Wednesday, March 22, 2017


As you journey through [the] early part of the process of grieving loss and growing spiritually, finding good companions to travel with you can be crucial. A fitting person for this part of the discovery is someone who is good at asking questions and can help you name the various dimensions of the loss you are experiencing.

The story of the early church as recorded in the book of Acts begins with many questions. When Jesus died, those who had followed Him needed to discover the meaning of His death by naming what they had lost. They wondered with the risen Christ if His death meant the coming of the new Israel (Acts 1:6). As He ascended, men in white robes asked [the disciples], “Why do you stand looking up toward heaven?” What did His life mean? The meaning of Jesus’ life became clear only in the exploration of what His followers experienced in the emptiness of His absence.

-- Dan Moseley in Lose, Love, Live: The Spiritual Gifts of Loss and Change. Copyright © 2010 by Dan Moseley. All rights reserved. Used by permission of Upper Room Books.


Tuesday, March 21, 2017


“I am in great distress,” Saul said. “The Philistines are fighting against me, and God has departed from me. He no longer answers me, either by prophets or by dreams. So I have called on you to tell me what to do.”  (1 Samuel 28:15b NIV)

Saul was chosen by God to lead Israel. He was gifted, strong, and charismatic. But he had a pattern of behavior in his life that revealed he would not trust God enough to obey Him. This went on for such a long time that, finally, God could not use him anymore and chose David to be the new king.

Initially Saul had liked David, but when he discovered that David was to replace him on Israel's throne, he would not surrender to God, would not surrender his crown, would not obey God. Finally, he ended up turning to the occult. He went to visit a woman known as the witch of Endor to ask her to conjure up the spirit of Samuel the prophet, an occult practice that would have been an abomination to him when he was a young man. As G. K. Chesterton wrote, if people cease to believe in God they do not believe in nothing but in anything. In the end, Saul took his own life in despair rather than bend his knee before God.

-- John Ortberg in Faith & Doubt


Monday, March 20, 2017


“The LORD does not see as mortals see; they look on the outward appearance, but the LORD looks on the heart.”  (1 Samuel 16:7 NRSV)

Here is a promise of being let into intimacy with God.

Our prayers will result in joy, for they will be accepted.  God will gather us in and not shut us out.  We will be known fully and nevertheless loved completely… Life will flow.  What we do will have meaning.  And so there will be a feeling of total inclusion.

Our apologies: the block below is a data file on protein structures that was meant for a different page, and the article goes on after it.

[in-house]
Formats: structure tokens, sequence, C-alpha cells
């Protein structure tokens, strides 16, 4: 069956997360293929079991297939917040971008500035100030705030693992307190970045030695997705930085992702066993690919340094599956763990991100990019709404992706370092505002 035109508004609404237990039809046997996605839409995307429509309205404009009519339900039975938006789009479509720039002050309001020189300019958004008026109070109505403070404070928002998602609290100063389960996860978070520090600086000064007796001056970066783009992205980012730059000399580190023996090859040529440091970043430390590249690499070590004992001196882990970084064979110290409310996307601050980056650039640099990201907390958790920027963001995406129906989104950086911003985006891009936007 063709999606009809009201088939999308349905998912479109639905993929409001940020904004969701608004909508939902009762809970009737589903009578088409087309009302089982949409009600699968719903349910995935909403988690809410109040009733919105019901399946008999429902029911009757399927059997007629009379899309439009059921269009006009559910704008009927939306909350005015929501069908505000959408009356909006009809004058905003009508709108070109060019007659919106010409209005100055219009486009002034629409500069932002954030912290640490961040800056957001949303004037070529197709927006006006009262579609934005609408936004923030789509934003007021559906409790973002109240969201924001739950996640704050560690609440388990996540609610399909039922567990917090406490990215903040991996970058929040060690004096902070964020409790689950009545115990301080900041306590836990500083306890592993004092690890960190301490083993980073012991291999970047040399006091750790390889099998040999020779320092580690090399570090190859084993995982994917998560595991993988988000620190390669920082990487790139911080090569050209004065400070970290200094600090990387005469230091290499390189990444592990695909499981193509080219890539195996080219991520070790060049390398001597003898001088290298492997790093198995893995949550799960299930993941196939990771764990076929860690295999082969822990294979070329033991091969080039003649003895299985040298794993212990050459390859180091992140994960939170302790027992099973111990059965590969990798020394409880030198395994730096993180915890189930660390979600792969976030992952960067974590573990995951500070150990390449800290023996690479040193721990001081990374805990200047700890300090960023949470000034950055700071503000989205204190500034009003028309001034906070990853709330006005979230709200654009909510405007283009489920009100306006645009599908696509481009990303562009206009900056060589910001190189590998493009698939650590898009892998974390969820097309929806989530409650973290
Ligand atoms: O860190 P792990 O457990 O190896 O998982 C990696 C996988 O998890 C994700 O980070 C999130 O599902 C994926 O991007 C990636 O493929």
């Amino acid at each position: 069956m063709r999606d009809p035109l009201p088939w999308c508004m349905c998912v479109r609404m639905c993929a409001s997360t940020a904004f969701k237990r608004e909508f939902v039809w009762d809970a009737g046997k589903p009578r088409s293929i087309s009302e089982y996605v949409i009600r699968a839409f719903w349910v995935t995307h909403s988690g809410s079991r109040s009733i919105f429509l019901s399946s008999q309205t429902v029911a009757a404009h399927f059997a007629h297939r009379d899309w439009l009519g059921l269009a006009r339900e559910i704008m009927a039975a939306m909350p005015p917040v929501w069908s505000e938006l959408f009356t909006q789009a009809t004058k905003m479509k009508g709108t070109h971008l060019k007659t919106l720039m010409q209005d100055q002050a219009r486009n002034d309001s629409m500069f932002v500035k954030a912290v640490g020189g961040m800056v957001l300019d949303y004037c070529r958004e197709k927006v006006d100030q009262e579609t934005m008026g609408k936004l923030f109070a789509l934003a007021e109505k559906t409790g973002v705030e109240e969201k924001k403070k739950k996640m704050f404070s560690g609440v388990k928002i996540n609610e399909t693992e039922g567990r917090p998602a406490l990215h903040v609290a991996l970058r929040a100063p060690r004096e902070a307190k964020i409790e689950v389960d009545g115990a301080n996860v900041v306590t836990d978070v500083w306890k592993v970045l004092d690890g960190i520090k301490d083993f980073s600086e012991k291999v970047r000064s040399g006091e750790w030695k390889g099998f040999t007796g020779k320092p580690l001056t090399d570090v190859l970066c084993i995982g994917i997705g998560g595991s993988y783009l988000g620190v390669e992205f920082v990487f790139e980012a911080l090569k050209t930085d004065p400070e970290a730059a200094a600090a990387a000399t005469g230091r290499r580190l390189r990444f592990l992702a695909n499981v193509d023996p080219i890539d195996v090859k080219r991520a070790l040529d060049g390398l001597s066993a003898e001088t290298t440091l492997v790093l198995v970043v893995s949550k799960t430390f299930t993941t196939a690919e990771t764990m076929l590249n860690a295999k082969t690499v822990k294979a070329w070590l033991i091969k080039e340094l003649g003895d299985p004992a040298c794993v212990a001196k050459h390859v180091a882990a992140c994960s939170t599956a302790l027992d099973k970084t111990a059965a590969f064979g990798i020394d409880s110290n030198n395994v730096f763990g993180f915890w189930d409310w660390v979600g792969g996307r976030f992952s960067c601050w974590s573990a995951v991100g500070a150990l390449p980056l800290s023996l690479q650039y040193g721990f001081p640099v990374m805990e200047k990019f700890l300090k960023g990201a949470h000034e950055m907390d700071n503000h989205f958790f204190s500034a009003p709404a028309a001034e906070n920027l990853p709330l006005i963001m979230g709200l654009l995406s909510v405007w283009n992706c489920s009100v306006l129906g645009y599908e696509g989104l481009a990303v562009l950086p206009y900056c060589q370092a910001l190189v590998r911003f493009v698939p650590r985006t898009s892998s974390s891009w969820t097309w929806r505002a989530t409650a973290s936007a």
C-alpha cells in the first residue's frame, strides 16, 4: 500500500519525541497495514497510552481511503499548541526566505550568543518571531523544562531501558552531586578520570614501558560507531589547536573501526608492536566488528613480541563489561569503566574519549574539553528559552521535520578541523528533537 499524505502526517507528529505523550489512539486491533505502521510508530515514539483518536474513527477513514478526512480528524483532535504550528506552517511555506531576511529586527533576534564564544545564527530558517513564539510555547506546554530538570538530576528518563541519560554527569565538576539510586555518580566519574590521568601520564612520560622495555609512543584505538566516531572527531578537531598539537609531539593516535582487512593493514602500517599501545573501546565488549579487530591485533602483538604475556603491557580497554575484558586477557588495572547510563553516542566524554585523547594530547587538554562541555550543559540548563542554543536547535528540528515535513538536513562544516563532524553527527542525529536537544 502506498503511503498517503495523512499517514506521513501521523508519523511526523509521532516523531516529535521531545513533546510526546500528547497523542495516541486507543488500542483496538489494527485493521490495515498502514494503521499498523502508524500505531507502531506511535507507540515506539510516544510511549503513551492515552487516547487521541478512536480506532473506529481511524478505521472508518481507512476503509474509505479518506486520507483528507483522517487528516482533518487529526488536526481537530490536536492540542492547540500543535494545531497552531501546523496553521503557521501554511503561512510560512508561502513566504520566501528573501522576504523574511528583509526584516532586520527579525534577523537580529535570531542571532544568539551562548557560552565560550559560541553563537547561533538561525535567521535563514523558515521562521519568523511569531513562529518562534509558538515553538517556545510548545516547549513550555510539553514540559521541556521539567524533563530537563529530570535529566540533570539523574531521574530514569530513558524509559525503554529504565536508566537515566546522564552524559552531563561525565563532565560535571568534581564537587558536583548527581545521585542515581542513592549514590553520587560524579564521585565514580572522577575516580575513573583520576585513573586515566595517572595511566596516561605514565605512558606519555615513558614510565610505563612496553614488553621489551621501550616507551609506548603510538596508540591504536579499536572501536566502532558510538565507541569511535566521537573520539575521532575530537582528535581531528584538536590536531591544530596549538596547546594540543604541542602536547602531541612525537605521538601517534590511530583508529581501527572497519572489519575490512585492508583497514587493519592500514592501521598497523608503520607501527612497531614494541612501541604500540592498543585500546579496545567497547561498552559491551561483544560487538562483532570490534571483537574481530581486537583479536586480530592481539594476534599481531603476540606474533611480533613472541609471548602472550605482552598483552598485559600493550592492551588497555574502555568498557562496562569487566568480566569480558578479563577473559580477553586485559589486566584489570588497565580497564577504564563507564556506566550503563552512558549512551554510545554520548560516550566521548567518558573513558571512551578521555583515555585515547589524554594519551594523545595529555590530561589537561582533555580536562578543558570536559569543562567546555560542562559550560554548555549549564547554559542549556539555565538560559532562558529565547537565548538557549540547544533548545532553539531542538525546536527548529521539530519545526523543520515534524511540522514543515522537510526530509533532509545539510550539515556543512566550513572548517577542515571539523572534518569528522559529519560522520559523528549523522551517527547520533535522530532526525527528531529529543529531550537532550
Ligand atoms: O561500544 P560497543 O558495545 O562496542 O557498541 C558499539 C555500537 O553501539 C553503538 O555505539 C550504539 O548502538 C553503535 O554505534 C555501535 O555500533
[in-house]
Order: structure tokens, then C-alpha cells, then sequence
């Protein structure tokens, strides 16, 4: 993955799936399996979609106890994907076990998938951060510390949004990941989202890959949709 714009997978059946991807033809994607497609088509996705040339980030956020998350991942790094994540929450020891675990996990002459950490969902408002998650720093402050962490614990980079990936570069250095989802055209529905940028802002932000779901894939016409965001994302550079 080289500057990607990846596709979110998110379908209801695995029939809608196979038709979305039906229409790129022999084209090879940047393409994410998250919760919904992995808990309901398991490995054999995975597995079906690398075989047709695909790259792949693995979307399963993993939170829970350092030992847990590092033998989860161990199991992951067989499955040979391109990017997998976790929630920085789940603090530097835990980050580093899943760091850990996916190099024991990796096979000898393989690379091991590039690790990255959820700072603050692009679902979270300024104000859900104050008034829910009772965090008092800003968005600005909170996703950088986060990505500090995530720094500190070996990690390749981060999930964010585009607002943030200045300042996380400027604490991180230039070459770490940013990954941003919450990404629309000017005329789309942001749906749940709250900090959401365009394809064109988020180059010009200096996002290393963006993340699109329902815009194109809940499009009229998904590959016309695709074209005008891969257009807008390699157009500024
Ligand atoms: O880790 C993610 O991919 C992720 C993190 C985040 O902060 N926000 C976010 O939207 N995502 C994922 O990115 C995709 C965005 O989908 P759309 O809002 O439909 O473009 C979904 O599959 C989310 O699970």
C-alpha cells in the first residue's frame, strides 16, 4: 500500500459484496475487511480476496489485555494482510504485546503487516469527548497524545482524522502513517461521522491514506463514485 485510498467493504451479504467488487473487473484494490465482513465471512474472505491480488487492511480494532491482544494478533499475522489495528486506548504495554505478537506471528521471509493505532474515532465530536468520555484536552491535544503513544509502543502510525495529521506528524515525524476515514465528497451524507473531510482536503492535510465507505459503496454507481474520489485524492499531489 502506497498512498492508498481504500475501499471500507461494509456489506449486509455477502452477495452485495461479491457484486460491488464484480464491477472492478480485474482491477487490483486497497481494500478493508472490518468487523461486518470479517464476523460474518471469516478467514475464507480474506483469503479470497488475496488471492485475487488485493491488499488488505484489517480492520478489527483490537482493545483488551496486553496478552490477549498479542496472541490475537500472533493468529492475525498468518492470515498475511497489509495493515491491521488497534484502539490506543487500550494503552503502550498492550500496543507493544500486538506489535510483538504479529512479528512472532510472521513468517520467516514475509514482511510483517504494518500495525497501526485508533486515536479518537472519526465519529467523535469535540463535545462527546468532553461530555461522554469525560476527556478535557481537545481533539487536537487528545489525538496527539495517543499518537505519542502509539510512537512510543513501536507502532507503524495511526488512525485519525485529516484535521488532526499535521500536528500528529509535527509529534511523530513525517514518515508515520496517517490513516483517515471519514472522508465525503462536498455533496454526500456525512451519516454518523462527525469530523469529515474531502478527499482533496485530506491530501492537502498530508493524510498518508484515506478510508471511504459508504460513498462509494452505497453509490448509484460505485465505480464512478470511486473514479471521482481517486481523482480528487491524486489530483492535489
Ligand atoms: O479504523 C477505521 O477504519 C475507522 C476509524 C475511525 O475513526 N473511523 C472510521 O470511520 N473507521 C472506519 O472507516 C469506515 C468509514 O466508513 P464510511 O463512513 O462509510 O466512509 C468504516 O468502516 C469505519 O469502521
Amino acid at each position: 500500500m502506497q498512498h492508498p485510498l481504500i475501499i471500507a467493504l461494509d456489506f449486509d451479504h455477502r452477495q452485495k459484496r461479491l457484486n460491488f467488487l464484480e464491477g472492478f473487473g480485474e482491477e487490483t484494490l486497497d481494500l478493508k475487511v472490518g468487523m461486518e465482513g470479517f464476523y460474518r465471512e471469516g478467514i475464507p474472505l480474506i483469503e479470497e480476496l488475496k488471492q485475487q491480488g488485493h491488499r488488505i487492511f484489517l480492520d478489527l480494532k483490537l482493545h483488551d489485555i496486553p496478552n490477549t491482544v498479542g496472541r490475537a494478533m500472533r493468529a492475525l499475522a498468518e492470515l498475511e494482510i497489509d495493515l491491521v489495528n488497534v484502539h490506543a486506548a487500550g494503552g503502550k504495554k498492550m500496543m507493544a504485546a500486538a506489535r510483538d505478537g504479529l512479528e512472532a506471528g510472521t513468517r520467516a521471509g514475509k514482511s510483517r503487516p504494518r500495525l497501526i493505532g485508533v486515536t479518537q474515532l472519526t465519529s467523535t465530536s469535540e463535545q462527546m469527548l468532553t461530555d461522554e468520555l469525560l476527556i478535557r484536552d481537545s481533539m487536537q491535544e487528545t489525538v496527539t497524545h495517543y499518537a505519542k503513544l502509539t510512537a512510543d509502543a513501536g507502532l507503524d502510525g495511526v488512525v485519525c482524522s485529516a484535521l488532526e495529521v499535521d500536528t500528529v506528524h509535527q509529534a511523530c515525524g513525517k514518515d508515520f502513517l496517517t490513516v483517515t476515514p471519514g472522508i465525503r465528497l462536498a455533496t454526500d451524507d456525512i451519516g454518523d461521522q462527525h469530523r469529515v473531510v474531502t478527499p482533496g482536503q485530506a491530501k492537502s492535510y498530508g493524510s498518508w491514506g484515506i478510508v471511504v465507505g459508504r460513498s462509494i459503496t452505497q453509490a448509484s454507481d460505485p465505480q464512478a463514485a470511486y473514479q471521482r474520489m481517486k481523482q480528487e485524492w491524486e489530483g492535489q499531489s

No longer will we feel like strangers but like those who have come to the spiritual home for which we have always longed.

-- Gerrit Scott Dawson in Called by a New Name,  published by The Upper Room, Nashville, TN.   Used with permission.


Friday, March 10, 2017


“Long ago God spoke to our ancestors in many and various ways by the prophets, but in these last days He has spoken to us by a Son, whom He appointed heir of all things, through whom He also created the worlds.  [Jesus] is the reflection of God’s glory and the exact imprint of God’s very being, and He sustains all things by His powerful word. When He had made purification for sins, He sat down at the right hand of the Majesty on high,…”  (Hebrews 1:1-3 NRSV)

The author of Hebrews presents a series of arguments for the superiority of Jesus over all rival claims to allegiance which the readers were feeling and hearing. Their attention was easily diverted off in other directions, just as our attention is easily distracted today. They, like us, were being tempted, frightened or pressured into following other voices and serving other masters.

Jesus’ superiority to the prophets is marked in six ways. First, He is the Son, and as such speaks with greater authority and completeness than the prophets… Second, the Son’s superior greatness to the prophets springs from His position as both creator and heir of all things… Third, the Son shares fully in the divine nature… Fourth, the Son is the master of the universe… Fifth, in sharp contrast to this image of universal power the Savior accomplishes the purification for sin through the agony and blood of the cross… Sixth, Jesus sat down at God’s right hand denoting the supreme honor accorded to the triumphant Lord, who is risen from the dead…

Clearly the world we live in today is one which desperately needs this redeemer.

-- adapted from Ray C. Stedman in Hebrews: The IVP New Testament Commentary Series


Thursday, March 9, 2017


Sin is a word not often thought about seriously in our time. Neal Plantinga writes, “Nowadays, the accusation you have sinned is often said with a grin, and with a tone that signals an inside joke…” Sin has become a word for hot vacation spots (Las Vegas is Sin City) and dessert menus: “Peanut Butter Binge and Chocolate Challenge are sinful; lying is not. The new measure for sin is calorie.”

But sin is the deadliest force because it takes us out of the flow of the Spirit. Imagine the consequences if we did not have a word for cancer or depression. We must identify and understand that which threatens our ability to flourish, and only sin can keep us from becoming the person God wants us to become. All other challenges face us from the outside. Sin works its way inside, strangling our soul.

-- John Ortberg in The Me I Want to Be